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Yorkshire Bank achieves Carbon Trust Standard

Yorkshire Bank has become the first high street bank to gain the Carbon Trust Standard.

The bank was given the accolade after reducing its carbon footprint by 15.8% over a period of 12 months.

The Carbon Trust Standard is the world’s first carbon award that requires an organisation to measure, manage and reduce its carbon footprint and actually make real reductions year-on-year.

Nigel Larkman, environmental programme director for Yorkshire Bank, says: “Being awarded the Carbon Trust Standard demonstrates how important cutting carbon is to us as a business.  We aim to be entirely carbon neutral by September 2010. The recent carbon cutting measures we have undertaken have brought us one step closer to achieving that goal.”

The refurbishment of Yorkshire Bank’s Leeds head office complex, completed in 2008, has contributed considerably to the bank’s carbon reduction strategy, generating a 68% reduction in building energy use through changes in lighting controls and air conditioning. The bank has also invested in software which enables devices across its retail and business banking properties to be switched off automatically between certain time parameters.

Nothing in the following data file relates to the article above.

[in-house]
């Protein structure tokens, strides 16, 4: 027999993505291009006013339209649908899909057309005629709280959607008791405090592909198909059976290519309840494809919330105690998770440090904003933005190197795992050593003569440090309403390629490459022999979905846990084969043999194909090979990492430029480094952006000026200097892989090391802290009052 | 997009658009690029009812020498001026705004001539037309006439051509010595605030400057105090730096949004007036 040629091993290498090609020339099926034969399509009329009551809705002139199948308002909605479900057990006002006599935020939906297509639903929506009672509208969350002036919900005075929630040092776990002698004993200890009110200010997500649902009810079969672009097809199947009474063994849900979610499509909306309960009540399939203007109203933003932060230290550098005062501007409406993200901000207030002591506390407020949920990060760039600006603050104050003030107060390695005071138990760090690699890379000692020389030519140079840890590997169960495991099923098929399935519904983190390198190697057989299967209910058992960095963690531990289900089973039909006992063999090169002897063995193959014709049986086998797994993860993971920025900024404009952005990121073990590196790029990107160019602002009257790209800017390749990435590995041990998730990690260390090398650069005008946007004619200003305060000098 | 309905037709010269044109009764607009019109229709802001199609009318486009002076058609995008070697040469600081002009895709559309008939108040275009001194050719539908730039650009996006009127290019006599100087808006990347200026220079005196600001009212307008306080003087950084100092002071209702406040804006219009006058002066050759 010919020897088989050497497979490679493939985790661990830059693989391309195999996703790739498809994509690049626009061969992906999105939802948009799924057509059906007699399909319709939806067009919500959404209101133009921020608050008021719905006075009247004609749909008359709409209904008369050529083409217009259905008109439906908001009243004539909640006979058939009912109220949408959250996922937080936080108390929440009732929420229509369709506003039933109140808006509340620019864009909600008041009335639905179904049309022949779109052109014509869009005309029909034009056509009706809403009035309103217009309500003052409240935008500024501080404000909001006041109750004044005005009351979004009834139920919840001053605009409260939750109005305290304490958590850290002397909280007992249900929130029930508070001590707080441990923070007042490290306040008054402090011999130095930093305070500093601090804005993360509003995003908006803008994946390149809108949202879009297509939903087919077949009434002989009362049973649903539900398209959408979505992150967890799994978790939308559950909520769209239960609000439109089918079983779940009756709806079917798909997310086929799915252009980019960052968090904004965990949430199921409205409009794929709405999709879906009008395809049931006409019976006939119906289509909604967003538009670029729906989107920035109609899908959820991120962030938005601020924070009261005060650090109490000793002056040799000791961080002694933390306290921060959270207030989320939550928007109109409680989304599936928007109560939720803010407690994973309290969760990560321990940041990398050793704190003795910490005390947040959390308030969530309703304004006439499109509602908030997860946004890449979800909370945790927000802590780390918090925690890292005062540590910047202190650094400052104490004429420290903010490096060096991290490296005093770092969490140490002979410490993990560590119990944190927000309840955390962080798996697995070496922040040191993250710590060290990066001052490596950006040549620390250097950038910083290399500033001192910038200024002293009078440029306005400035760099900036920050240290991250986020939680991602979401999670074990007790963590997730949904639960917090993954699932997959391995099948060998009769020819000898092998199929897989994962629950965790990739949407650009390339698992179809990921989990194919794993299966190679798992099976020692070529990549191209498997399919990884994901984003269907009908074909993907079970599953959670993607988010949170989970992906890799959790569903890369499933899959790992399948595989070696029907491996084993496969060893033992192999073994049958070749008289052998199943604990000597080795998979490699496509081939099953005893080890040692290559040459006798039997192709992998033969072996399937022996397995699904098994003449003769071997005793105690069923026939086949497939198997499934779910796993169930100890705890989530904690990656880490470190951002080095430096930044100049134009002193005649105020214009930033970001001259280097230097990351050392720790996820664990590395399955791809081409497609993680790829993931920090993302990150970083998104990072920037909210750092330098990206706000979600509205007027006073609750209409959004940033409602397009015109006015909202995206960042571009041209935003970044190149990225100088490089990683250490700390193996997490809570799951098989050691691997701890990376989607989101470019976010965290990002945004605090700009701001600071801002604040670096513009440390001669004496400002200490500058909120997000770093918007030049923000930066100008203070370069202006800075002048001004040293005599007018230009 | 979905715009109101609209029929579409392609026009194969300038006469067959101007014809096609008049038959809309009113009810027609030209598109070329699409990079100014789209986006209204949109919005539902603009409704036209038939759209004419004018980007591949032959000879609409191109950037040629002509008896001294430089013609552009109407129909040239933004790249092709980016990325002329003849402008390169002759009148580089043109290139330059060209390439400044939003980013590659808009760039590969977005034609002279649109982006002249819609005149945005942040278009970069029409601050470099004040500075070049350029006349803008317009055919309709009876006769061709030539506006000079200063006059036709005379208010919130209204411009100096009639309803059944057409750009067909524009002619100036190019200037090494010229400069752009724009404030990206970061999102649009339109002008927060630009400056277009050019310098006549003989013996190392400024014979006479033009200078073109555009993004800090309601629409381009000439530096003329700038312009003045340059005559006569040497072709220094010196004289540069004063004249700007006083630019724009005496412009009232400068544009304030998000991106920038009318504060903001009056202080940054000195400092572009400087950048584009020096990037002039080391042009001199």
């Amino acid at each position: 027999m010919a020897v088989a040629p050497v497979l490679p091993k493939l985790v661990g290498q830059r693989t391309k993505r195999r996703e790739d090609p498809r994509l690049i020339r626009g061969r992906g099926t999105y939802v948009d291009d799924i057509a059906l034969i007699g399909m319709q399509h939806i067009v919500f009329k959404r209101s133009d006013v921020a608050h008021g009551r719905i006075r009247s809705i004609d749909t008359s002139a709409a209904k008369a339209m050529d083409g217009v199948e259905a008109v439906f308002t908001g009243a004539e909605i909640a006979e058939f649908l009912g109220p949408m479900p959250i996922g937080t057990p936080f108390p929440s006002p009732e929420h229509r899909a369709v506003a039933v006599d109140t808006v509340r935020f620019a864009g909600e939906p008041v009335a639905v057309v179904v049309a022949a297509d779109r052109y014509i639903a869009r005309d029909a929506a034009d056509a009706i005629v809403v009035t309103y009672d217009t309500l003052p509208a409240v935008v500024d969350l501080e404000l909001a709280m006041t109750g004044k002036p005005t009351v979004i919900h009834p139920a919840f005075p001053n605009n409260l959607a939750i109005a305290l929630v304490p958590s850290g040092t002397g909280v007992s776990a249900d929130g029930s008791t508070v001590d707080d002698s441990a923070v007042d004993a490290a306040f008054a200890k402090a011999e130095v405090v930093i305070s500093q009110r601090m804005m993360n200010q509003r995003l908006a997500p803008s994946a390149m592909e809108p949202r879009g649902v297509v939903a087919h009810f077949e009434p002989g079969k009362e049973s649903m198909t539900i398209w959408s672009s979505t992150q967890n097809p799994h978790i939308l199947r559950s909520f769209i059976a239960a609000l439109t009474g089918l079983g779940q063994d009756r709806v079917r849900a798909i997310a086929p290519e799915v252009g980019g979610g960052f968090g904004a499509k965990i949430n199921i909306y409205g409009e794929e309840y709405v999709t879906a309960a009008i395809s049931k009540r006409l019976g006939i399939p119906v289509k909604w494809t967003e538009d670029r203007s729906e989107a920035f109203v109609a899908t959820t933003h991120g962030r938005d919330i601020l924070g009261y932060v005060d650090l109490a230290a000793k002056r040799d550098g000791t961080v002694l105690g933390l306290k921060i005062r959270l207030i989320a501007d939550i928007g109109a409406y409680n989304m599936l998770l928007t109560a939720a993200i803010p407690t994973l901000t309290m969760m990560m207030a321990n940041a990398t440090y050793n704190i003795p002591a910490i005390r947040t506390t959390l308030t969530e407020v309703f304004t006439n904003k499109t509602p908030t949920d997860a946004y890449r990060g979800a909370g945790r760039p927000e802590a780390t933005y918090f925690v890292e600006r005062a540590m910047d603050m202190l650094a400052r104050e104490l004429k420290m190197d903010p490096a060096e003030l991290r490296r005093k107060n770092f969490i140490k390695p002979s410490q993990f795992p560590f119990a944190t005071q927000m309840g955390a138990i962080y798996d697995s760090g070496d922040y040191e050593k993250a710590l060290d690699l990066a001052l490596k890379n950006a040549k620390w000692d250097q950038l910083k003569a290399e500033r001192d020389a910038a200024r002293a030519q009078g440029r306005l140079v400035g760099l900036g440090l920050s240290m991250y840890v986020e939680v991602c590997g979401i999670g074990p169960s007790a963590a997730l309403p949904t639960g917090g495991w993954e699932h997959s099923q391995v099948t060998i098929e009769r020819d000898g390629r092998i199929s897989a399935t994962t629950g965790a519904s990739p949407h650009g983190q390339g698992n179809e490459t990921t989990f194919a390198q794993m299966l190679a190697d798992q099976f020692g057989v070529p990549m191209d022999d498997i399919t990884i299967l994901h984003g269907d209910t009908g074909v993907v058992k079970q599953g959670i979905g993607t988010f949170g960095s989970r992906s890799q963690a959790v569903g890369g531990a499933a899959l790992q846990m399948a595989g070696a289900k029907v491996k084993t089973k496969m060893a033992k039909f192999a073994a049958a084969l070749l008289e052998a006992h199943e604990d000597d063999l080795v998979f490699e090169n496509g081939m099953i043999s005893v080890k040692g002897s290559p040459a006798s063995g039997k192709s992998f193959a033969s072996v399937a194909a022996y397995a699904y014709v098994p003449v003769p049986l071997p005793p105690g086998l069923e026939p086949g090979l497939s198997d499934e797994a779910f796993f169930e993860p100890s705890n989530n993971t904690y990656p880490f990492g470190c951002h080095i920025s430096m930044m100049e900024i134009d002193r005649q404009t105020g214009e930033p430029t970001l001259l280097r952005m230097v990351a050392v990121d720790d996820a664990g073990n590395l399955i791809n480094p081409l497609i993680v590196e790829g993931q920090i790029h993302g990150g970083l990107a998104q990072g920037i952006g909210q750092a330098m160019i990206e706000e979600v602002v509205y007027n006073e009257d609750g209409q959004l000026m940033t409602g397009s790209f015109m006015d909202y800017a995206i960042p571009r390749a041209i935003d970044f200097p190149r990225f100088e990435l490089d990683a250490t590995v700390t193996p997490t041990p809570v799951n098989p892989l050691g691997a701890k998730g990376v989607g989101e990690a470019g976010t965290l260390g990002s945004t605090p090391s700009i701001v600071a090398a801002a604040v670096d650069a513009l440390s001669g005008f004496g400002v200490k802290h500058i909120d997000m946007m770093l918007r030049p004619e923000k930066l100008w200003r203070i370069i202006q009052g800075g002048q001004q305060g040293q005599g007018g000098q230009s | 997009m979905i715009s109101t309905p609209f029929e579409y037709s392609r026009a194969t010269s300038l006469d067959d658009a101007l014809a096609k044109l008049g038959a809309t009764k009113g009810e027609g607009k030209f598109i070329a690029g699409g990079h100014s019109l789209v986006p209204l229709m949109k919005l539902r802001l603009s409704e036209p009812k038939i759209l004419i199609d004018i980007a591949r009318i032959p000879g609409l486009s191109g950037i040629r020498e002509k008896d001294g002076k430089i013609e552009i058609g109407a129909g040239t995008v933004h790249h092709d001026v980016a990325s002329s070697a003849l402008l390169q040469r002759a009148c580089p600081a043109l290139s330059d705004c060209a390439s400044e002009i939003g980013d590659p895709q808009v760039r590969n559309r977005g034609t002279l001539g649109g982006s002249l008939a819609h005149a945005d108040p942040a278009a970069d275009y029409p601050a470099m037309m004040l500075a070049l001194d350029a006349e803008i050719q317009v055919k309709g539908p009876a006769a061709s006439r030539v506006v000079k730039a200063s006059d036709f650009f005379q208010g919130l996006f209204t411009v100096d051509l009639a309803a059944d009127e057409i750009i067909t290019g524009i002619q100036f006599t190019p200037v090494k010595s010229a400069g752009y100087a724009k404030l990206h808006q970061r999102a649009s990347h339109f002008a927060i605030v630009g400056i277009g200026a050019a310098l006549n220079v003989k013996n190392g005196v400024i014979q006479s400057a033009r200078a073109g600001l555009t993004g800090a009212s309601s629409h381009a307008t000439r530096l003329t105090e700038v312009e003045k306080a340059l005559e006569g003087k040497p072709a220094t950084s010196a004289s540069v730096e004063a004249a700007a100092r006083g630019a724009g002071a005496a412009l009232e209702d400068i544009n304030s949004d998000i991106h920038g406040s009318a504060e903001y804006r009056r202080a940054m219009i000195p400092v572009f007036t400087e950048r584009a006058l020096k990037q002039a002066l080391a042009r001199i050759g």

Harry Morrison, general manager of the Carbon Trust Standard, says: “Being certified with the Carbon Trust Standard is proof an organisation has taken genuine action to reduce their direct impact on climate change by cutting carbon emissions. We congratulate Yorkshire Bank on this fantastic achievement.”

The Carbon Trust Standard was launched in June 2008 with the support of Environment Secretary Hilary Benn and Dragon’s Den entrepreneur Deborah Meaden.

Deborah Meaden, Dragon’s Den entrepreneur, says: “I passionately believe that success in business and positive action on the environment can go hand in hand and deliver real bottom-line benefits. The Carbon Trust Standard is about showing which organisations have really taken practical action on climate change – it cuts through greenwash and celebrates those businesses making genuine reductions in their carbon emissions.”


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